Underpainting – Why?
Underpainting can make a huge difference to a painting. (I discovered that paint can be added to the primer (Gesso) so that I am priming and underpainting at the same time.)
The 3 primary functions of underpainting:
- To create texture or to build on the canvas.
- Put color under the paint to create impact in the final work.
- A way of layering.
Other advantages of underpainting include being able to draw your layout with white chalk before starting to paint. Also, underpainting can be used to position light, medium and dark tones in the correct place. See post on Notan.
Some color choices for underpainting include but are not limited to yellow, Yellow Ochre, Naples Yellow, red, Burnt Sienna, Burnt Umber, gray, Ultramarine Blue, and Raw Umber. However, if the intention is to develop greater values, then lighter colors are less effective.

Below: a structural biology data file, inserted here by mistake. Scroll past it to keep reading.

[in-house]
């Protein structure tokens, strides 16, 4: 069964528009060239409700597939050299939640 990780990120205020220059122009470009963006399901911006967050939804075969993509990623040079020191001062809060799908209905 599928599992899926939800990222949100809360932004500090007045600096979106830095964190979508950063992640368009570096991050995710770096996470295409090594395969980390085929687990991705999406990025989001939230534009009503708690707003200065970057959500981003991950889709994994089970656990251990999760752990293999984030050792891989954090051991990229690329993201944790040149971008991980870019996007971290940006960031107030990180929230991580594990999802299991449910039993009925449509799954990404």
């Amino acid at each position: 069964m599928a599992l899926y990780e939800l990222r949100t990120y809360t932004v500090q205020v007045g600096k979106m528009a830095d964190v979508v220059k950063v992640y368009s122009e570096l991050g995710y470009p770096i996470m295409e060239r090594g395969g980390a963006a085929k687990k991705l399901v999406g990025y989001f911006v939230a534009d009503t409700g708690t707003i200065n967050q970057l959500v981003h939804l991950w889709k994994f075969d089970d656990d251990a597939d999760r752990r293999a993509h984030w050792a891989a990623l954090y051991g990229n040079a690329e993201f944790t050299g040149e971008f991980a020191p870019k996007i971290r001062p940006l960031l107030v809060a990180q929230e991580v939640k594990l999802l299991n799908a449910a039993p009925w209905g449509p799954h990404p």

Generally, I paint one color over the entire canvas. Once I used Raw Umber with the result that the painting resembled the old masters’ work. Typically, I use Yellow Ocher or Naples Yellow and that seems to give the final painting a warm glow. A lot will depend on the mood you want to achieve.
Underpainting in blue can make the painting feel cold and may be great in a winter scene.
Before you decide on an underpainting color consider what color is going on top. For example, painting red of top of blue will give a different look than red on top of yellow.
Some artists use underpainting so they are not faced with a white canvas. If you have not underpainted before, give it a try. When done correctly it will give another dimension to your work.